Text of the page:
Dr Quan-Hoang Vuong — a researcher at the Centre for Interdisciplinary Social Research in Phenikaa University in Vietnam — tells Carbon Brief that he is “not surprised” that no Vietnamese authors are represented in this study of highly cited climate papers. However, he finds it “unfortunate”, and adds: “Vietnam is one of the countries that have been facing severe consequences of climate change. I feel that we have many things to share and we should be able to contribute more.
Meanwhile, almost two-thirds of all European countries are included in the analysis. While the UK has the highest proportion of authors in Europe, countries including the Netherlands and Germany also have notable representation.
The trends highlighted above are even more pronounced when looking at the lead authors (first listed authors) on the papers. The plot below shows the number of lead authors from each continent — Europe (dark blue), North America (light blue), Oceania (yellow), Asia (red), South America (orange) and Africa (purple) — out of 100 papers in total.
No papers in this analysis are led by a researcher from either Africa or South America. Furthermore, only seven papers are led by Asian authors — five of whom are from China.
Dr Tuyeni Mwampamba is a research professor at the Institute of Ecosystems and Sustainability Research in Mexico, where she specialises in charcoal research. She has been living and working in Mexico for over 10 years, but did her undergraduate degree and PhD in the US. Between her undergraduate and PhD degrees, she spent four years working in her home country of Tanzania.
She tells Carbon Brief that while most of the results are “completely expected”, she finds the total lack of lead authors from Africa and South America “really shocking and sad”.
Barriers to publishing in the global south
There are multiple barriers to conducting research in developing countries — where funding is often low, English may not be an official language, and collaborations with richer nations are generally built on an unequal power dynamic.
Conducting scientific research is expensive — and, arguably, the most obvious issue with running climate studies from countries in the global south is the lack of funding. While the US dedicates more than 2.5 per cent of its annual GDP to “research and development”, no country in sub-saharan Africa — even the comparably rich South Africa —spends more than 1 per cent.
This funding discrepancy means that the bulk of research concerning developing countries is often not performed by local scientists, but instead by groups from the global north. One study found that European and North American institutions received 78 per cent of all funding for climate research regarding Africa over 1990-2020, while African institutions received only 14.5 per cent.
Dr Dolors Armenteras is a professor of landscape ecology at the Universidad Nacional de Colombia. She tells Carbon Brief that it is “really hard” to work with such limited funding, adding that it is also difficult for students, who “don’t have funds, don’t have grants and don’t have scholarships”.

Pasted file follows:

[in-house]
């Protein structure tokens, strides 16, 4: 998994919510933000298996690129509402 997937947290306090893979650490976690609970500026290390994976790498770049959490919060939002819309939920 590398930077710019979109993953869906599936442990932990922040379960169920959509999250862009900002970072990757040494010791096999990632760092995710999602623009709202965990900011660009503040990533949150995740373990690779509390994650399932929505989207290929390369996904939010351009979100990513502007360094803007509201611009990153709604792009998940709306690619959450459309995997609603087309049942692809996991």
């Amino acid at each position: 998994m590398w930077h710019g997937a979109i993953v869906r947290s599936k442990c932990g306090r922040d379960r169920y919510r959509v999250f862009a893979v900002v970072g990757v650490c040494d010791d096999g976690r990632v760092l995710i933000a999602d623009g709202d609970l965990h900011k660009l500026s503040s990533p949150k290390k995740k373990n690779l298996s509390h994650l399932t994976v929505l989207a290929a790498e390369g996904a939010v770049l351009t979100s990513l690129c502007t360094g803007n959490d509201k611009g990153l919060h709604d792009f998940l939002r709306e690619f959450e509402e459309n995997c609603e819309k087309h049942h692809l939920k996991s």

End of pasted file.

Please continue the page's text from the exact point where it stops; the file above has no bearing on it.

Money is also needed for infrastructure. Climate-modelling studies require extensive computing power, which is often costly to build and maintain. The UK Met Office recently announced upgrades to its supercomputer, which it expects to be “the world’s most advanced dedicated to weather and climate” — made possible by £1.2bn of investment from the UK government.
Mwampamba tells Carbon Brief that “ground-breaking research” often needs a level of technical expertise and capacity that countries in the global south do not have: “Groundbreaking research is the research that tends to get funded. But groundbreaking research usually requires more savvy tools, different kinds of data, all types of equipment and abilities that might not exist in a study site in the global south. That creates a huge divide.”
One way for scientists from the global south to overcome issues of funding and technology is to collaborate with researchers from the global north. Academic collaborations between countries are becoming increasingly common. Over the period of 2000-13, the percentage of total publications across all disciplines, not just climate science, with authors from multiple countries rose from 13 per cent to 19 per cent.
Dr Lisa Schipper is a research fellow at the Environmental Change Institute at the University of Oxford. She tells Carbon Brief that collaborations between the global north and south usually involve scientists from developed countries collecting data “because field staff is really cheap” and those from richer nations with computing power running the numbers.
However, this type of collaboration is often unequal. Dr Minal Pathak — a climate researcher at Ahmedabad University in India — tells Carbon Brief that providing data is rarely enough to get your name high up on the author list. She adds that the lead author is almost always a researcher from a richer country who uses the data to conduct analysis.